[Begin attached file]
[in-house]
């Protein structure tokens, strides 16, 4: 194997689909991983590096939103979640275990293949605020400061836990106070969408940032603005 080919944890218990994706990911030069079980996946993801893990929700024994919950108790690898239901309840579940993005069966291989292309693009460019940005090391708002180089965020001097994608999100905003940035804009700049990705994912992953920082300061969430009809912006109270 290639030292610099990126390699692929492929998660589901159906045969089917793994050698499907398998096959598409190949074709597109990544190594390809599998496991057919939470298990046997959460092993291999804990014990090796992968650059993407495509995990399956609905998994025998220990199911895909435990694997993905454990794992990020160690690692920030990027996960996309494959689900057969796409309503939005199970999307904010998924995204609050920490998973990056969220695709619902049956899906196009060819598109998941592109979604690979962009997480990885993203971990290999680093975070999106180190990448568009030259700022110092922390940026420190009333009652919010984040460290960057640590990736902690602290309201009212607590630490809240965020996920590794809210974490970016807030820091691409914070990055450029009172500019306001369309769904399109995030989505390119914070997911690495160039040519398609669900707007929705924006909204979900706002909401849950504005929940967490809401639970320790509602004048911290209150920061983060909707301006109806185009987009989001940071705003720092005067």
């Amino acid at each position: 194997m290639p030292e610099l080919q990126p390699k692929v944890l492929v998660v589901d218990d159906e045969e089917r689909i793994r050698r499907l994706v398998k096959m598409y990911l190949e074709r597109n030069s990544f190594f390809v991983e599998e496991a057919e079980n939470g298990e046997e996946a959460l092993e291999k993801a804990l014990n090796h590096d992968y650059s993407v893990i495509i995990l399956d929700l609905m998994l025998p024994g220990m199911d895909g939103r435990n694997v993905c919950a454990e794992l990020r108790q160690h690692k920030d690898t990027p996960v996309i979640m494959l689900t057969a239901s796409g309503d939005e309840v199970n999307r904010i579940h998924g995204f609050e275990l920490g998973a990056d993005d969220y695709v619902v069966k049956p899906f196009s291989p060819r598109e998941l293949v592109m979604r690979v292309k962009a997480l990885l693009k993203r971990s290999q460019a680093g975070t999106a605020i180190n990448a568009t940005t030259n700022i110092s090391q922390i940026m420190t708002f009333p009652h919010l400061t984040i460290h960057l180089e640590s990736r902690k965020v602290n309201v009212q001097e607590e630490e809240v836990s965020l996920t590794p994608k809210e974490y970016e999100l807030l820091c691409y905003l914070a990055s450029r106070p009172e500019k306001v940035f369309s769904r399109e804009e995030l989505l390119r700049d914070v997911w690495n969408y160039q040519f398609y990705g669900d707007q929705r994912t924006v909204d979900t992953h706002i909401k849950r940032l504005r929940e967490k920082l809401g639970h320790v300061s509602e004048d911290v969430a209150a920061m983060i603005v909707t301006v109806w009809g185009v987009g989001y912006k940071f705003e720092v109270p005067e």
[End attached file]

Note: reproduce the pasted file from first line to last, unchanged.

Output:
[in-house]
């Protein structure tokens, strides 16, 4: 194997689909991983590096939103979640275990293949605020400061836990106070969408940032603005 080919944890218990994706990911030069079980996946993801893990929700024994919950108790690898239901309840579940993005069966291989292309693009460019940005090391708002180089965020001097994608999100905003940035804009700049990705994912992953920082300061969430009809912006109270 290639030292610099990126390699692929492929998660589901159906045969089917793994050698499907398998096959598409190949074709597109990544190594390809599998496991057919939470298990046997959460092993291999804990014990090796992968650059993407495509995990399956609905998994025998220990199911895909435990694997993905454990794992990020160690690692920030990027996960996309494959689900057969796409309503939005199970999307904010998924995204609050920490998973990056969220695709619902049956899906196009060819598109998941592109979604690979962009997480990885993203971990290999680093975070999106180190990448568009030259700022110092922390940026420190009333009652919010984040460290960057640590990736902690602290309201009212607590630490809240965020996920590794809210974490970016807030820091691409914070990055450029009172500019306001369309769904399109995030989505390119914070997911690495160039040519398609669900707007929705924006909204979900706002909401849950504005929940967490809401639970320790509602004048911290209150920061983060909707301006109806185009987009989001940071705003720092005067």
């Amino acid at each position: 194997m290639p030292e610099l080919q990126p390699k692929v944890l492929v998660v589901d218990d159906e045969e089917r689909i793994r050698r499907l994706v398998k096959m598409y990911l190949e074709r597109n030069s990544f190594f390809v991983e599998e496991a057919e079980n939470g298990e046997e996946a959460l092993e291999k993801a804990l014990n090796h590096d992968y650059s993407v893990i495509i995990l399956d929700l609905m998994l025998p024994g220990m199911d895909g939103r435990n694997v993905c919950a454990e794992l990020r108790q160690h690692k920030d690898t990027p996960v996309i979640m494959l689900t057969a239901s796409g309503d939005e309840v199970n999307r904010i579940h998924g995204f609050e275990l920490g998973a990056d993005d969220y695709v619902v069966k049956p899906f196009s291989p060819r598109e998941l293949v592109m979604r690979v292309k962009a997480l990885l693009k993203r971990s290999q460019a680093g975070t999106a605020i180190n990448a568009t940005t030259n700022i110092s090391q922390i940026m420190t708002f009333p009652h919010l400061t984040i460290h960057l180089e640590s990736r902690k965020v602290n309201v009212q001097e607590e630490e809240v836990s965020l996920t590794p994608k809210e974490y970016e999100l807030l820091c691409y905003l914070a990055s450029r106070p009172e500019k306001v940035f369309s769904r399109e804009e995030l989505l390119r700049d914070v997911w690495n969408y160039q040519f398609y990705g669900d707007q929705r994912t924006v909204d979900t992953h706002i909401k849950r940032l504005r929940e967490k920082l809401g639970h320790v300061s509602e004048d911290v969430a209150a920061m983060i603005v909707t301006v109806w009809g185009v987009g989001y912006k940071f705003e720092v109270p005067e």